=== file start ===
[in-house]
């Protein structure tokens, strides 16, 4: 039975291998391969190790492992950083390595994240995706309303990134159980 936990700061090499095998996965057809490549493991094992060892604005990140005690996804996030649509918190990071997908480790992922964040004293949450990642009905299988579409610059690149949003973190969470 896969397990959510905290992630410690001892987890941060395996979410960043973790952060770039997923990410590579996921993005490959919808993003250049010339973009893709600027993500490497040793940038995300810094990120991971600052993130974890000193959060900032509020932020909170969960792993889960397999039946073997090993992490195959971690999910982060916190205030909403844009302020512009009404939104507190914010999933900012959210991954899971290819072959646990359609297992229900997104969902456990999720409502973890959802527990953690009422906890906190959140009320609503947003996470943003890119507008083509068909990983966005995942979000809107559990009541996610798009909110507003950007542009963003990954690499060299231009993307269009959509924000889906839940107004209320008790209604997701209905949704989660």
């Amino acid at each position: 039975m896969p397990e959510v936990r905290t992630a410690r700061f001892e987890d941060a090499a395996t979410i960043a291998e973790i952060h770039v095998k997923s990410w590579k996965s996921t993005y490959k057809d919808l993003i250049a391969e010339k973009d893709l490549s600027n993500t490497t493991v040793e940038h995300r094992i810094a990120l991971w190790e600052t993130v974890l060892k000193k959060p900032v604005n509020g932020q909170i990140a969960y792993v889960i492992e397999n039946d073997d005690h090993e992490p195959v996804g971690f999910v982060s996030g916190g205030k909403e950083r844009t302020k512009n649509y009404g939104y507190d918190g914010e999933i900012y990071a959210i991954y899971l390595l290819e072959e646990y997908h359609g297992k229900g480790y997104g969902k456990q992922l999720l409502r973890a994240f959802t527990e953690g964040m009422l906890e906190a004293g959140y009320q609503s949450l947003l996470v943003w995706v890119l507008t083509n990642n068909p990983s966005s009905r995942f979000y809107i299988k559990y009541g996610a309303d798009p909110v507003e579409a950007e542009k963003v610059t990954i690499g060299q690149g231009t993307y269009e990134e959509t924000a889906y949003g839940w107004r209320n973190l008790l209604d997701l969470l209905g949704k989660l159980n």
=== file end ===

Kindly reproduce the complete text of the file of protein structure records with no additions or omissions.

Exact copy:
[in-house]
């Protein structure tokens, strides 16, 4: 039975291998391969190790492992950083390595994240995706309303990134159980 936990700061090499095998996965057809490549493991094992060892604005990140005690996804996030649509918190990071997908480790992922964040004293949450990642009905299988579409610059690149949003973190969470 896969397990959510905290992630410690001892987890941060395996979410960043973790952060770039997923990410590579996921993005490959919808993003250049010339973009893709600027993500490497040793940038995300810094990120991971600052993130974890000193959060900032509020932020909170969960792993889960397999039946073997090993992490195959971690999910982060916190205030909403844009302020512009009404939104507190914010999933900012959210991954899971290819072959646990359609297992229900997104969902456990999720409502973890959802527990953690009422906890906190959140009320609503947003996470943003890119507008083509068909990983966005995942979000809107559990009541996610798009909110507003950007542009963003990954690499060299231009993307269009959509924000889906839940107004209320008790209604997701209905949704989660």
């Amino acid at each position: 039975m896969p397990e959510v936990r905290t992630a410690r700061f001892e987890d941060a090499a395996t979410i960043a291998e973790i952060h770039v095998k997923s990410w590579k996965s996921t993005y490959k057809d919808l993003i250049a391969e010339k973009d893709l490549s600027n993500t490497t493991v040793e940038h995300r094992i810094a990120l991971w190790e600052t993130v974890l060892k000193k959060p900032v604005n509020g932020q909170i990140a969960y792993v889960i492992e397999n039946d073997d005690h090993e992490p195959v996804g971690f999910v982060s996030g916190g205030k909403e950083r844009t302020k512009n649509y009404g939104y507190d918190g914010e999933i900012y990071a959210i991954y899971l390595l290819e072959e646990y997908h359609g297992k229900g480790y997104g969902k456990q992922l999720l409502r973890a994240f959802t527990e953690g964040m009422l906890e906190a004293g959140y009320q609503s949450l947003l996470v943003w995706v890119l507008t083509n990642n068909p990983s966005s009905r995942f979000y809107i299988k559990y009541g996610a309303d798009p909110v507003e579409a950007e542009k963003v610059t990954i690499g060299q690149g231009t993307y269009e990134e959509t924000a889906y949003g839940w107004r209320n973190l008790l209604d997701l969470l209905g949704k989660l159980n």